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Slackware on AWS EC2

Despite the fact that Slackware Linux predates virtualization and 'Cloud Computing' by many years, it is not normally considered for Amazon Web Services Elastic Compute Cloud (AWS EC2). A possible reason could be the lack of updated and comprehensive documentation on how this can be implemented.

After some research, the author managed to identify the following sources:

This wiki is an attempt to provide a comprehensive tutorial on how Slackware may be built and deployed on AWS EC2.


The steps bellow give you a good overview of the whole process:

  1. To get knowledge about some core concepts that apply to an OS deployment in a particular Infrastructure as a Service (IaaS), namely, AWS EC2;
  2. To check the requirements for the whole thing;
  3. To create a virtualized machine so we can rely to build our kernels;
  4. To prepare a set of file trees that is going to drive the final Slackware initialization;
  5. To create a virtualized machine that is going to become our Slackware ready for the AWS EC2 cloud debut;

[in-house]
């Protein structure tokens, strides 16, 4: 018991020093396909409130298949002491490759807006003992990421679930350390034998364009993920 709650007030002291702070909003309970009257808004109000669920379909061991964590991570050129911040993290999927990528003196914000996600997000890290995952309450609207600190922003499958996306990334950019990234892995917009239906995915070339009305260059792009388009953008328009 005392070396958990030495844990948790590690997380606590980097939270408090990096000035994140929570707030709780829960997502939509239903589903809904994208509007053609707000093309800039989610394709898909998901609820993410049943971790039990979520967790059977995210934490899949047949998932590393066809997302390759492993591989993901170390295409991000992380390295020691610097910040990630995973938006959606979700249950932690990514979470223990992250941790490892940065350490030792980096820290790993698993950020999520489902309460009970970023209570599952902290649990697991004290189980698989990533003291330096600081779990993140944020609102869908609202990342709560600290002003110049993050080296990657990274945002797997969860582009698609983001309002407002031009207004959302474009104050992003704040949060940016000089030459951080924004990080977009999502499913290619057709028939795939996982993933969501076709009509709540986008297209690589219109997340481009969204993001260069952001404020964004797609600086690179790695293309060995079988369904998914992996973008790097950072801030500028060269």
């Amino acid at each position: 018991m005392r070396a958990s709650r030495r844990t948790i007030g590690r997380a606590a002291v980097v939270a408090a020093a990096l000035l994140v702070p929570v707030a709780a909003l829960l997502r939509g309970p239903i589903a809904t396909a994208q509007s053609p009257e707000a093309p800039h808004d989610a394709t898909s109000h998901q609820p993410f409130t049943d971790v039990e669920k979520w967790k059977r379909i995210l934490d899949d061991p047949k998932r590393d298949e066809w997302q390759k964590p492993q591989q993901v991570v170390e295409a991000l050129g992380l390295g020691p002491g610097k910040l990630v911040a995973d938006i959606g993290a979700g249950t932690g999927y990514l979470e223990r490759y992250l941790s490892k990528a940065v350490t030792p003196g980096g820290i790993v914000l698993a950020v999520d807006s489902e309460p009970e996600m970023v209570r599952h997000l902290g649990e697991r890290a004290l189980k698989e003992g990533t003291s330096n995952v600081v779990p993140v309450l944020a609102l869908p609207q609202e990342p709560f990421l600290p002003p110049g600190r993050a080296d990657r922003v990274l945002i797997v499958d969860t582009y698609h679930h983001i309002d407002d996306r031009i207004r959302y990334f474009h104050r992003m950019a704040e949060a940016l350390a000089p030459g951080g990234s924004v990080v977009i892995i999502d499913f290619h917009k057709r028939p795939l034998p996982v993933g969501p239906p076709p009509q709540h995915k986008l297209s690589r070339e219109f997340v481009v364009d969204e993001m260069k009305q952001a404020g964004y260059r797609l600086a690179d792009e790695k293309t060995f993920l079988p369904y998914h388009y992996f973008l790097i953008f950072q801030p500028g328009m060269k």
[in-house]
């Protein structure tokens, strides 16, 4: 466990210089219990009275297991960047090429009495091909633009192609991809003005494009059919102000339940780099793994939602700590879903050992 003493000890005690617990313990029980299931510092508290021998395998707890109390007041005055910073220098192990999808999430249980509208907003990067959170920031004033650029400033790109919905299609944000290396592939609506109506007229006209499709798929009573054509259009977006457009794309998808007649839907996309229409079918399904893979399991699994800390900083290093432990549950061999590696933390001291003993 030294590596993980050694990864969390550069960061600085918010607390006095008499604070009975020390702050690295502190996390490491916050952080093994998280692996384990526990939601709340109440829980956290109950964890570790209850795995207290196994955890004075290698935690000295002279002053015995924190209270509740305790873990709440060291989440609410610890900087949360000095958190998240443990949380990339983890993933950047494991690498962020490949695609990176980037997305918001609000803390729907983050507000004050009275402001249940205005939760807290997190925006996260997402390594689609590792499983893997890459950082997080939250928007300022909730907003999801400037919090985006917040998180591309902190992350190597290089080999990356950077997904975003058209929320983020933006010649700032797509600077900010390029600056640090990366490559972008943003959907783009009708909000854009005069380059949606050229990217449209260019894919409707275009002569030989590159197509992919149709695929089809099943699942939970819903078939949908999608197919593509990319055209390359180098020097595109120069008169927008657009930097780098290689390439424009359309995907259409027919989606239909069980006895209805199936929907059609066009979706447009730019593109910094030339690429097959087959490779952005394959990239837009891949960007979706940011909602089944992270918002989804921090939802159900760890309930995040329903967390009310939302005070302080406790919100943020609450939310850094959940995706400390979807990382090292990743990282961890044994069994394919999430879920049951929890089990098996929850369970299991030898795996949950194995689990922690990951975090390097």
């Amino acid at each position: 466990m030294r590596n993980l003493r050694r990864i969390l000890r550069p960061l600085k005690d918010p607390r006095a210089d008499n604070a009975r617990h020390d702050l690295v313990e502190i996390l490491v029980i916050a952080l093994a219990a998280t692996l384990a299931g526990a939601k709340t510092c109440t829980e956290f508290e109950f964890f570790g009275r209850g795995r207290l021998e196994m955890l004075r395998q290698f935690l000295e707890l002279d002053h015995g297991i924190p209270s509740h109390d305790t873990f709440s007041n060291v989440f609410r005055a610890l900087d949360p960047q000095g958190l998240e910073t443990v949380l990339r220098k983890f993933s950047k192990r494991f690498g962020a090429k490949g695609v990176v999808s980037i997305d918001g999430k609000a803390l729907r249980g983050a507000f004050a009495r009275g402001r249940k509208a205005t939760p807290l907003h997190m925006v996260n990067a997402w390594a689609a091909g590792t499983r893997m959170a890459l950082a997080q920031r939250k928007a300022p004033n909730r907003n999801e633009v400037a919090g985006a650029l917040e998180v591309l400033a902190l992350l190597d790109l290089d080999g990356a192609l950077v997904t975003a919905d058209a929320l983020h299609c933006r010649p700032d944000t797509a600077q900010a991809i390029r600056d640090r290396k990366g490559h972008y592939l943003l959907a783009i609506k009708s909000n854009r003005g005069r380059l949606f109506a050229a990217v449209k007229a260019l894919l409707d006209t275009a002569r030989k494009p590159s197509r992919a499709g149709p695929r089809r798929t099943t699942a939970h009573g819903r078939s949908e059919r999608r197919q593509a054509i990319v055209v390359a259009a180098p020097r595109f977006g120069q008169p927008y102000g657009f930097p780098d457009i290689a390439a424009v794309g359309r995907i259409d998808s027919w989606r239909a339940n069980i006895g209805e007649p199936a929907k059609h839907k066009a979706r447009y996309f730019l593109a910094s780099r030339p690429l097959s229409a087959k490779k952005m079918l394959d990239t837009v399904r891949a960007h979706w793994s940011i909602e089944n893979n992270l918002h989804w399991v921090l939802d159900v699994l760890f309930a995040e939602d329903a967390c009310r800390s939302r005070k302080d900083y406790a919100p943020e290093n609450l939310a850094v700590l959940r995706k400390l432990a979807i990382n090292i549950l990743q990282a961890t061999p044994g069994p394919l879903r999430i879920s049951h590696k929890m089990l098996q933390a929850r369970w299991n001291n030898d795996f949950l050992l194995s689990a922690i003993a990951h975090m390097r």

6. To launch our first Slackware in the cloud, made out of the blue!

The 4th and 5th nodes require some expansion. We're living in times where human rights and individual freedoms are considered threats to the State and governments around the world. As our Slackware is going to live in the cloud, which are all private business, we'll never know what practices those businesses stick with. As such, our premise is: do not trust anyone.

This fact of life will lead to a set of configuration files and a ready to deploy Slackware image that's not a standard Slackware setup as you might have in your notebook/desktop. All those steps are optional and are going to be appropriately indicated with the [OPTIONAL] prefix. They are documented here so you can at least know how to stay in the brightest side of the cloud.

Before we get into the real thing, a mandatory a word of advice is as follows: this is going to take a looong time.